Songs and information about this album are below:
1. Tea and Coffee in a Parisian Courtyard (0:00)
2. What Doesn't Make Me Stronger Only Kills Me (3:57)
3. To be, or Not to be: That is a Tautology (7:00)
4. Humans Tend to Occupy the Lower Half of Rooms (9:02)
5. I Want My Gravestone to Read "That Individual" (11:28)
6. Everybody is a Nobody to Most People (13:31)
7. I'm So a Loner (16:34)
8. Nothing Moves Me Like Being Pushed (20:00)
9. Always Create Drunk and Evaluate Sober, or Vice Versa (21:51)
10. Nice, Down South (24:53)
11. Of All the Things I've Lost, It's My Mind I Miss the Most (29:00)
12. The Milky Way Galaxy is on a Collision Course with the Andromeda Nebula (32:48)
13. Trapped between the Earth and the Stars (36:31)
14. Out of the Strenuous Briefness (38:54)
About the album:
In 7.59 Billion Years We're All Gonna Die was recorded (mostly) in a little London dorm over a period of three weeks during the dark and chilly winter of 2013. A week into the trip, after recording the vocal parts for a couple of the songs, I caught pneumonia and spent the rest of the month-long trip lying in bed with my computer. (Some nights, so that my partner could get some sleep -- she was busy doing dissertation research at the British Library -- I'd load-up on cough medicine and Ambien and fall asleep on a raggedy chair in a huge conference room downstairs.)
Most of the songs were made by cutting and (re)arranging little bits and pieces of music that I'd begun to record. I brought my nylon string guitar with me and there was an old, poorly-tuned piano in a drafty chapel inside Goodenough College (the institution's actual name!). I'll never forget walking around those hallways, florescent lights buzzing above, the sun already having set at 4pm, and across the courtyard where the frozen sky sometimes revealed the faint mist of the Milky Way galaxy. The city was so frigid, lonely, dark, welcoming, and beautiful. I had many strange dreams at night, and during the day spent a lot of time daydreaming about warmer, sunnier places (hence the summery sounds interspersed throughout the album).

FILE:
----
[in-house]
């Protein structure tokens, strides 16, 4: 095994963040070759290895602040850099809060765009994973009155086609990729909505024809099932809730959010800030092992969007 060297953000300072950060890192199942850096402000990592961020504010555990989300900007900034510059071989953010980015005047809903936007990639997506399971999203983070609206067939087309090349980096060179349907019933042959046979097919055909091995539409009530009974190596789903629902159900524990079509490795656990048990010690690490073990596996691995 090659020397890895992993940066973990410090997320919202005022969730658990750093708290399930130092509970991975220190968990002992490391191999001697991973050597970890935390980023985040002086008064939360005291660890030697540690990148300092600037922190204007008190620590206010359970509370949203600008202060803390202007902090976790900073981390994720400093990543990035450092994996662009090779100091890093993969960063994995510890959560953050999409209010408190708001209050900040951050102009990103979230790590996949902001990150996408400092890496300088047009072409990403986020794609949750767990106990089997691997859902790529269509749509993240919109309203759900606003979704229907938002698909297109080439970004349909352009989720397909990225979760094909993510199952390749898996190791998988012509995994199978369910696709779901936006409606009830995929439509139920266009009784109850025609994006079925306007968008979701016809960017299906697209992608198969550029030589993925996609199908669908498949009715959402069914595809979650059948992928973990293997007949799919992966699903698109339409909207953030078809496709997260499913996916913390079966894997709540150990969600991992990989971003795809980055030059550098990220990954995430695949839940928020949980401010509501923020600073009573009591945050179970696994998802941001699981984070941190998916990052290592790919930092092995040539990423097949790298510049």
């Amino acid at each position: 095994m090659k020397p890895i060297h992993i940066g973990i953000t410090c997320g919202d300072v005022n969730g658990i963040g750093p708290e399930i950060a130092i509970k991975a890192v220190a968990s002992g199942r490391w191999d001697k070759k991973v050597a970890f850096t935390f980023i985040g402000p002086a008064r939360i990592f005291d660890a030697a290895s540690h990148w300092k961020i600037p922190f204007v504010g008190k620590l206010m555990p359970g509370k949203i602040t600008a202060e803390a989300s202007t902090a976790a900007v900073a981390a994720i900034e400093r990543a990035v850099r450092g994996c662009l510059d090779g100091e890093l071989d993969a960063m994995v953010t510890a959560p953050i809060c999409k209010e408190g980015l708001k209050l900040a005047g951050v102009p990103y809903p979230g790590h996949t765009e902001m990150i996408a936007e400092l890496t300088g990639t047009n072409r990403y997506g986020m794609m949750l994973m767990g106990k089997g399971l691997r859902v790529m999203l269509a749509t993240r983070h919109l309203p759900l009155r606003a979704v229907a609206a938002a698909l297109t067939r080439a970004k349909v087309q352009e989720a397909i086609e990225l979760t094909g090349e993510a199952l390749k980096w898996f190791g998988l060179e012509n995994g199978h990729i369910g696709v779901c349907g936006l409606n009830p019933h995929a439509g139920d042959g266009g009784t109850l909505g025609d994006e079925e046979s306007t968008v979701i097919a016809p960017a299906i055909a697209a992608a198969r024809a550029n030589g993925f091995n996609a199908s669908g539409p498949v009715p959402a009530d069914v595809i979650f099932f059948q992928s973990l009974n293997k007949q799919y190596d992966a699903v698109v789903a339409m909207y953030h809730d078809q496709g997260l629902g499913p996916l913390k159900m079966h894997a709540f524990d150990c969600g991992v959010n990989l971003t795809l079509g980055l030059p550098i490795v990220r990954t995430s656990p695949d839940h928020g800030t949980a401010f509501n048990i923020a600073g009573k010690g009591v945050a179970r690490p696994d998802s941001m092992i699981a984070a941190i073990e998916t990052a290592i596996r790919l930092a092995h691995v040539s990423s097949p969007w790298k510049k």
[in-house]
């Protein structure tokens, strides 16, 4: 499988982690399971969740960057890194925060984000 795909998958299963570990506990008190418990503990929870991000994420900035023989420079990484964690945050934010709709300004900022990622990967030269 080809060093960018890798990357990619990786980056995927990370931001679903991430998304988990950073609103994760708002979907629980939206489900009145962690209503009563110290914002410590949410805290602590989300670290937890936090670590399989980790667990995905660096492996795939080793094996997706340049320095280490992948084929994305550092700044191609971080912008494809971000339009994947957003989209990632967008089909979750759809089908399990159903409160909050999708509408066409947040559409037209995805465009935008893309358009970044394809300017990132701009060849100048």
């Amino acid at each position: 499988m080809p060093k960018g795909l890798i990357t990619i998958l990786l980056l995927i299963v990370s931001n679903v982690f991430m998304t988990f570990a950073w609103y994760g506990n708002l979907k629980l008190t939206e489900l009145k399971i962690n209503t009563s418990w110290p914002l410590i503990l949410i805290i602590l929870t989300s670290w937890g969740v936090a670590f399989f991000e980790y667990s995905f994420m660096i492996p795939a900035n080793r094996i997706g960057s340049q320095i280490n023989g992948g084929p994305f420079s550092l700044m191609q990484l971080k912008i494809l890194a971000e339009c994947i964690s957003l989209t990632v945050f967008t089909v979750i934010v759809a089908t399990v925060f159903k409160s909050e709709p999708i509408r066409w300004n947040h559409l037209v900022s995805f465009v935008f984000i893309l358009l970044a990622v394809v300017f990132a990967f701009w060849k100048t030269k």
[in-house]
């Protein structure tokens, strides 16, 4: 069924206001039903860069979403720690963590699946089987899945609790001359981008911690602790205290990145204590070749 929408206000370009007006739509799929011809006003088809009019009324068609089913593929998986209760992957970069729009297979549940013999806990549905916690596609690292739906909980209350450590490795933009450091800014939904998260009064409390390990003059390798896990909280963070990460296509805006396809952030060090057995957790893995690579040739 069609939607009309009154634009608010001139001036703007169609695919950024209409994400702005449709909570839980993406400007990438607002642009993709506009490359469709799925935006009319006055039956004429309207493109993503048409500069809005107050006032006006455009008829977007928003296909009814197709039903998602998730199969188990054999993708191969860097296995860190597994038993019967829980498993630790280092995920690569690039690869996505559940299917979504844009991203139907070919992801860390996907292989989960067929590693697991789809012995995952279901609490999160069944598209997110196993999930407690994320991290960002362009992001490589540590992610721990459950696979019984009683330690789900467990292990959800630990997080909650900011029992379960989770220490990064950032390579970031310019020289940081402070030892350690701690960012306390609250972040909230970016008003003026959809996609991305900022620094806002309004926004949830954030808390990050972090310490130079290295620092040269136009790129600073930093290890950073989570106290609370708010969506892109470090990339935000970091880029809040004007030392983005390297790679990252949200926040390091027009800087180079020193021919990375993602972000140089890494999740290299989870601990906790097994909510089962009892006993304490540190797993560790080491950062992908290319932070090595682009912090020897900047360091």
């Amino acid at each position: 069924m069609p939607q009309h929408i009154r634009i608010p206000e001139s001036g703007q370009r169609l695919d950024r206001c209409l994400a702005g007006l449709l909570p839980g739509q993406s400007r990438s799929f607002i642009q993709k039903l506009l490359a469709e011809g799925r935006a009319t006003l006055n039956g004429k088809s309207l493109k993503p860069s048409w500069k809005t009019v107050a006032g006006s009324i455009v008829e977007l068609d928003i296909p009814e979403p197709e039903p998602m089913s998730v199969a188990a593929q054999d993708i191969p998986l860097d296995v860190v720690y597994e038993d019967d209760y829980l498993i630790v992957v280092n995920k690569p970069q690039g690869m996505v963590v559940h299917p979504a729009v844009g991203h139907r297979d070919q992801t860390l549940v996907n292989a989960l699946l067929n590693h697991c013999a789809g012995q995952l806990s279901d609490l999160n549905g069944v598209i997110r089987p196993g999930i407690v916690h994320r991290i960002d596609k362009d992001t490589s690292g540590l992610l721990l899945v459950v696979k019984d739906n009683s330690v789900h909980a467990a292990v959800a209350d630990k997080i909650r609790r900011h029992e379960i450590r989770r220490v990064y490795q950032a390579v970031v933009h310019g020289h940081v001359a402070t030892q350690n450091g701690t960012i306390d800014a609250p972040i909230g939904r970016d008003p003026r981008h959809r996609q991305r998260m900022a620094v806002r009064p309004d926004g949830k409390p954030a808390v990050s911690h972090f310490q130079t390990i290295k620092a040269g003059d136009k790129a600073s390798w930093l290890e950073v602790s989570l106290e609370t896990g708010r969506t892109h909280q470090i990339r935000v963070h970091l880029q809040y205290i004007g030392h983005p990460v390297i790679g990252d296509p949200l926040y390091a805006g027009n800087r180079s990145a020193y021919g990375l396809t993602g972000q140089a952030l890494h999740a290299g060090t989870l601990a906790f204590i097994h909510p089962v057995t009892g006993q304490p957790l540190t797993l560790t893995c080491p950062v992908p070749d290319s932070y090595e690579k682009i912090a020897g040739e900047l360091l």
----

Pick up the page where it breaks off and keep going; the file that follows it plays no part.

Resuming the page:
The first word on the LP is "Ashes," and the last is "nothingness." The album opens with a very distinct and peculiar sound (a single guitar pluck time-shifted by -400% or so); Side One also ends with this very same sound sample (just before song 7 starts). Similarly, Side Two begins and ends with a orchestra bass drum crescendo. Both halves are exactly 20 minutes, and each is continuous all the way through. Together, they are meant to tell the story of my sojourn in London -- and later, in Paris, where I added much of the electric guitar that appears on the album. (The guitar was my friend's; my partner and I stayed in his little Parisian apartment, next to a beautiful Parisian courtyard.)
Once I got home, I added a final song or two, some backing vocals (after my voice finally returned, having been silent for three weeks or so), and some additional atmospheric textures that situate the songs within a larger, enveloping sonic environment. Some of these sounds are 3-dimensional "binaural" recordings (e.g., a subway in song 1; the buzzing insect in 2 and 12; the splashing water at the end of 3; and so on). As a result, the album is much more immersive if listened to with headphones, so that each channel of the stereo output goes to one and only one ear.
Other sounds were sampled from the Macaulay Library at Cornell University. Song 9 is probably the most interesting example of this: samples of crickets, frogs and lions make up the track's rhythmic / percussive backbone. (I actually entered a version of this track into an NPR Studio 360 competition and tied for second place.) I also used a lot of unusual sound and instrumental samples downloaded from random websites on the internet; I then manipulated these samples and worked them into the songs. For example, the chime-y sounds at the beginning of the first song (and which also appear at the end of song 6 to create, once again, a kind of sonic bookending to the two halves of the LP) was recorded -- open-air, from a crappy computer speaker to my microphone -- using the website: tonematrix.audiotool.com. I pitch- and time-shifted the various tonal patterns I created to match the reversed vocals that were looped from a completely different, African-y song recorded weeks earlier.
Finally, I came up with a bunch of idiosyncratic titles. Many of these titles are allusions to witticisms, sayings or works of art. For example, song 5 is a reference to the existentialist philosopher Kierkegaard; 6 is an expanded paraphrase of something Louis C.K. says in an episode of Louie; 9 is -- I was told -- a saying from the Ancient Greeks; 10 is pronounced "nees," as in the southern French town from which my family originates (I liked the idea of every competent English speaker calling it "nahys" instead of "nees"); 11 is adapted from Mark Twain; and 14 refers to a poem by E.E. Cummings.